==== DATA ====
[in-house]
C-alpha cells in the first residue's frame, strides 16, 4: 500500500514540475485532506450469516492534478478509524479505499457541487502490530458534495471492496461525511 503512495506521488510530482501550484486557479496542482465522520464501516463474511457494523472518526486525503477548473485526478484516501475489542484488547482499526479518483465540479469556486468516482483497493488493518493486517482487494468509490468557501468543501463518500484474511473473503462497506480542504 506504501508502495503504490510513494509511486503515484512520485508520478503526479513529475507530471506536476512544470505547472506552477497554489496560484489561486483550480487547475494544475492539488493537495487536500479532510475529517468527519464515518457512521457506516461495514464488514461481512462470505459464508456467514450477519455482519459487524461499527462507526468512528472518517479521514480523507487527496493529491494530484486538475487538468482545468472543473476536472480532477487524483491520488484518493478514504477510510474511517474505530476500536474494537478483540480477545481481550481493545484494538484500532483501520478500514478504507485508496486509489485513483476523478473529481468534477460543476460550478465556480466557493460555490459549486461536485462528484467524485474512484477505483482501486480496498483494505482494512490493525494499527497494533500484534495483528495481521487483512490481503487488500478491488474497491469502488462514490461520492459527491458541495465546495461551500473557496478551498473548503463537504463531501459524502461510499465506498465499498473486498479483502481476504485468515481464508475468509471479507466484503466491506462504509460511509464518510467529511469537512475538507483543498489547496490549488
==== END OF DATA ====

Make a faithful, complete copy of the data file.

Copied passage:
[in-house]
C-alpha cells in the first residue's frame, strides 16, 4: 500500500514540475485532506450469516492534478478509524479505499457541487502490530458534495471492496461525511 503512495506521488510530482501550484486557479496542482465522520464501516463474511457494523472518526486525503477548473485526478484516501475489542484488547482499526479518483465540479469556486468516482483497493488493518493486517482487494468509490468557501468543501463518500484474511473473503462497506480542504 506504501508502495503504490510513494509511486503515484512520485508520478503526479513529475507530471506536476512544470505547472506552477497554489496560484489561486483550480487547475494544475492539488493537495487536500479532510475529517468527519464515518457512521457506516461495514464488514461481512462470505459464508456467514450477519455482519459487524461499527462507526468512528472518517479521514480523507487527496493529491494530484486538475487538468482545468472543473476536472480532477487524483491520488484518493478514504477510510474511517474505530476500536474494537478483540480477545481481550481493545484494538484500532483501520478500514478504507485508496486509489485513483476523478473529481468534477460543476460550478465556480466557493460555490459549486461536485462528484467524485474512484477505483482501486480496498483494505482494512490493525494499527497494533500484534495483528495481521487483512490481503487488500478491488474497491469502488462514490461520492459527491458541495465546495461551500473557496478551498473548503463537504463531501459524502461510499465506498465499498473486498479483502481476504485468515481464508475468509471479507466484503466491506462504509460511509464518510467529511469537512475538507483543498489547496490549488